Shariah-compliant investing should become a mainstream offering for many pension and investment providers.
According to the Office for National Statistics in 2018, there are 3,372,966 British Muslims, which equates to 5.1% of the total population.
Shariah-compliant investments are governed by the requirements of Shariah law and the principles of Islam.
The rules mean that companies involved in certain activities will be filtered out of a Shariah-compliant fund.
This is a market with a lot of opportunities. But there is a lack of offering for British Muslims.
‘Tick box exercise’
International Adviser spoke to Christine Hallett, managing director for Options UK, about the lack of creativity in the marketplace for Shariah-compliant products.
“We’ve always had an interest in this area,” Hallett said. “The marketplace has evolved since the last census in 2011. That was an interesting read and gave a lot of statistical analysis of the Muslim community, their age groups and small- and medium-sized enterprises.
“It’s a bit like the whole ESG thing is that people have ticked the box and said they’ve got it. Most fund managers or workplace pensions say they have got Shariah-compliant offerings. It’s not a great sort of proposition, not much thought goes into it. It’s almost like a tick-box exercise, now it has to be a bit more.
“The numbers of people I’ve say we can’t really be part of some pension schemes because it’s not compliant, and therein lies the problem.
“They should have alternatives. I think it’s incumbent on us all, whether we are an employer or a provider, that the investments are appropriate. We should consider our target market and add value.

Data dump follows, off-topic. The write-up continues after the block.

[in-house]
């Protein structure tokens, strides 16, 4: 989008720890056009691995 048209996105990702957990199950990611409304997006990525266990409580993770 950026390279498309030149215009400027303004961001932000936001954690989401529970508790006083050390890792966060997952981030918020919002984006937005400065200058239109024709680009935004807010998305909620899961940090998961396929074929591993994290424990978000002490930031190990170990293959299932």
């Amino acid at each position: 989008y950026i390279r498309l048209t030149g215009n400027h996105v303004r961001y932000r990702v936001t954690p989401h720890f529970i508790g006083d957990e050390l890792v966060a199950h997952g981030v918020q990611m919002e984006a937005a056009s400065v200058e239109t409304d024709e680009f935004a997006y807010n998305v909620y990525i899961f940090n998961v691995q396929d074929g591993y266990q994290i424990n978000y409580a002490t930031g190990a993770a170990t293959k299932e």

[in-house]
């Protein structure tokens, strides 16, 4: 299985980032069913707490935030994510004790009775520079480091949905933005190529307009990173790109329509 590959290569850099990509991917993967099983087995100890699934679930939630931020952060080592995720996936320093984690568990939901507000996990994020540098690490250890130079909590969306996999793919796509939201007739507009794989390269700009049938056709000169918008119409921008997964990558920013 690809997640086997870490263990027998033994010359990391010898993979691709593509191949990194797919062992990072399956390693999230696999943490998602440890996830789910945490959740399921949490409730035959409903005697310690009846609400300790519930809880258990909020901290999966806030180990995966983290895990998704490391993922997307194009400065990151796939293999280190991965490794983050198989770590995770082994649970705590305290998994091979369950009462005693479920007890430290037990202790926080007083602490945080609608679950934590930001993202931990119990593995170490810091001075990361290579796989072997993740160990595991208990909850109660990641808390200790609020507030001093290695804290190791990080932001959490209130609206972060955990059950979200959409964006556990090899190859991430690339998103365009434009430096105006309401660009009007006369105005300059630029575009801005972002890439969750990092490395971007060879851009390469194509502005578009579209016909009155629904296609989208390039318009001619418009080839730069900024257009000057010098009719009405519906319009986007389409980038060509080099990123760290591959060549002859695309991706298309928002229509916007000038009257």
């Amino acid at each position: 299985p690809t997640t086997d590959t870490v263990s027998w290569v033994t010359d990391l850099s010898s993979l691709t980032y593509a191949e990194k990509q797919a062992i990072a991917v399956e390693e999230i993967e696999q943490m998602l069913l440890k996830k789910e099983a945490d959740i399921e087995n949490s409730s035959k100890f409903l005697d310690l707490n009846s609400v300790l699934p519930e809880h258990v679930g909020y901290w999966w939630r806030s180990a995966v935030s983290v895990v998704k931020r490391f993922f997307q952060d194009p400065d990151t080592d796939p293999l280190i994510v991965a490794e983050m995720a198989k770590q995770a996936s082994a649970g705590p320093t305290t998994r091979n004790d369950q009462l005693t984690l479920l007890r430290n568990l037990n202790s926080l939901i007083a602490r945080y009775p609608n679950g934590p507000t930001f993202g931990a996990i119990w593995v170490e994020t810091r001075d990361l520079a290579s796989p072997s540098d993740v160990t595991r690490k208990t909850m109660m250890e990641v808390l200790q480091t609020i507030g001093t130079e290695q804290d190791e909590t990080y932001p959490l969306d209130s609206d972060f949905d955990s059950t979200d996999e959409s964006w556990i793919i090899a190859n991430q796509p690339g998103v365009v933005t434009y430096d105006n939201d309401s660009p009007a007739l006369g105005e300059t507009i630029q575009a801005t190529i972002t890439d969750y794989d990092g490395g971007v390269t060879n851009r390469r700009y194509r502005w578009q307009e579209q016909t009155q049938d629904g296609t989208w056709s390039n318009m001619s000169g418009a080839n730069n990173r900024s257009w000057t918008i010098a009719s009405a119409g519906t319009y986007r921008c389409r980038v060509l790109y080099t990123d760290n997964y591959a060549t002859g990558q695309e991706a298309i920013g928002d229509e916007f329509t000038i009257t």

“There has to be more debate. The big firms are out for volume and they may not consider it a big market share, although it is quite big in its own right. I think it’s got to come through the industry’s desire to add value and be inclusive.”
ESG and private pensions
Hallett also discussed how the advice market has not fully understood the potential of ESG in the retail market.
“I think for individuals who take responsibility for their own decision, in terms of what they want to invest in, there’s starting to be more meaningful information,” she added. “I think there’s a big education piece still to be done because I think the investment managers themselves are not there yet, in terms of where their full strategy is.
“There’s real action now being taken across many investment managers, but I don’t think we have enough experience yet.
“I think we’re probably another two or three years of what I’d call solid and sustainable performance data from understanding the impact of taking a different strategy, and what the impact of ESG has or doesn’t have on an investment strategy.”